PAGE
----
The opinions expressed in this article are the writer’s own and do not reflect the views of Her Campus.
In a struggling Marvel industry, where writers are expected to produce content under swift time constraints and animators are expected to create CGI better than ever, the MCU Phase four has been, for the most part, a bust. Beginning with Black Widow, a confusing and predictable retelling of Natasha’s story that didn’t make sense coming after her death, to the introduction of TV shows like Falcon and Winter Solider that included way too much plot and exposition that the real story became convoluted, Marvel’s newest movies have disappointed many fans who expected a great continuation after their biggest movie, Avenger’s Endgame. Spiderman: No Way Home was the only movie that lived up to this standard, with the introduction of the multiverse and by bringing back fan-favorites Andrew Garfield and Tobey Maguire to create a total box-office hit.
Despite the lack of competition, Black Panther: Wakanda Forever was expected to show obvious struggles with the loss of Chadwick Boseman. However, without the main character, Black Panther and King of Wakanda, the rest of the characters in this movie picked up the pieces right where the original film first left off and worked as best as they could.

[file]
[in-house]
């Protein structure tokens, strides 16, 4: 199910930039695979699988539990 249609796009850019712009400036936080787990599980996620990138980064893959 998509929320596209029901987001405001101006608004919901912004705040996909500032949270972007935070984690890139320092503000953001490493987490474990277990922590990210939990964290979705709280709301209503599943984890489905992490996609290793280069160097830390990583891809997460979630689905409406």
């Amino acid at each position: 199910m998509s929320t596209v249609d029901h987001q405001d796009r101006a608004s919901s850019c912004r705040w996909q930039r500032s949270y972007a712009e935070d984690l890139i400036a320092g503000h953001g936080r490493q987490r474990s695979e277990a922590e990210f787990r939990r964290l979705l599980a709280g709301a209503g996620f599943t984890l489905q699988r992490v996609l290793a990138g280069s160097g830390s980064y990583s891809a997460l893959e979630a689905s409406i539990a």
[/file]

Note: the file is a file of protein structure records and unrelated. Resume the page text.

The story takes place one year after T-Challa’s death, where an emotional and distant Shuri struggles with traditional Wakanadan culture, like understanding the purpose of the heart-shaped herb when the version she created couldn’t save her brother. This movie restores Wakanda as fans knew it to be: a world-dominating country where the saying “Wakanda Forever” never goes away, a tribute to Chadwick Boseman and his character. Every actor in this movie used their overflowing thoughts and evident devastating energy to carry forward. This movie brings back characters that fans loved, like Shuri and M’Baku, while introducing a crucial comic character, Riri Williams who is also known as IronHeart. As everyone works together to defeat Namor and his people who live underwater, the empathy and revenge in Shuri are constantly at odds with each other, where she is forced to choose whether to act like her brother with forgiveness or like her cousin Killmonger without mercy.
With a beautiful soundtrack featuring Rihanna and many other influential Black and Mayan artists, these songs and instruments create full images that directly parallel events happening throughout the movie that relate to Wakandan and Talokan culture. The cast, producers, and directors worked together to create a visually beautiful city in Talokan and an anti-hero we have seen in a long time. Unlike some previous Marvel villains, Namor appears to be a morally gray character whose motivations can be understood. Shuri’s empathy towards him portrays the difficulty in starting a way with the Talokan people.
In the wake of the recent the downward trend of Marvel movies compared with originals involving Tony Stark and Captain America, many audience members expected to be disappointed. A film without a Chadwick Boseman and an already overworked production team, with cringy and unappealing CGI, music, acting, and costumes promised to be another 5 out of 10 stars movie. But as a viewer, this movie reminded me of the initial phases, where the story ran the show. I can’t help but think this movie has been the second best of phase four.